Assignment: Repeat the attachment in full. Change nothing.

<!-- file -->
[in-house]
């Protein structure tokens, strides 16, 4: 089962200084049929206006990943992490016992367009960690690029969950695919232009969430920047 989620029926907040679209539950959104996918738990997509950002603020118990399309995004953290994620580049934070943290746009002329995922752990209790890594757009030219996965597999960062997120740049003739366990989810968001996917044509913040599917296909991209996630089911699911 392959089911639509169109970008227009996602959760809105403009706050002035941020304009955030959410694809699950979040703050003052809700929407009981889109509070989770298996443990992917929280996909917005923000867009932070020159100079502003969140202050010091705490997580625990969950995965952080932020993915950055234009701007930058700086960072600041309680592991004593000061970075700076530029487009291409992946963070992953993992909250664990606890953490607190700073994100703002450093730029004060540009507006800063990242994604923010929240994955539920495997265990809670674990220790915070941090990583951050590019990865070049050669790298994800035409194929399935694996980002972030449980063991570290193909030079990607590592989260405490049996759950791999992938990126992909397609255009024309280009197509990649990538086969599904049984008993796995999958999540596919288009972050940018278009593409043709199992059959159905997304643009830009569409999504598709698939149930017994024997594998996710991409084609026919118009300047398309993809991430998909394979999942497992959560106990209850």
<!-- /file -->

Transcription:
[in-house]
């Protein structure tokens, strides 16, 4: 089962200084049929206006990943992490016992367009960690690029969950695919232009969430920047 989620029926907040679209539950959104996918738990997509950002603020118990399309995004953290994620580049934070943290746009002329995922752990209790890594757009030219996965597999960062997120740049003739366990989810968001996917044509913040599917296909991209996630089911699911 392959089911639509169109970008227009996602959760809105403009706050002035941020304009955030959410694809699950979040703050003052809700929407009981889109509070989770298996443990992917929280996909917005923000867009932070020159100079502003969140202050010091705490997580625990969950995965952080932020993915950055234009701007930058700086960072600041309680592991004593000061970075700076530029487009291409992946963070992953993992909250664990606890953490607190700073994100703002450093730029004060540009507006800063990242994604923010929240994955539920495997265990809670674990220790915070941090990583951050590019990865070049050669790298994800035409194929399935694996980002972030449980063991570290193909030079990607590592989260405490049996759950791999992938990126992909397609255009024309280009197509990649990538086969599904049984008993796995999958999540596919288009972050940018278009593409043709199992059959159905997304643009830009569409999504598709698939149930017994024997594998996710991409084609026919118009300047398309993809991430998909394979999942497992959560106990209850």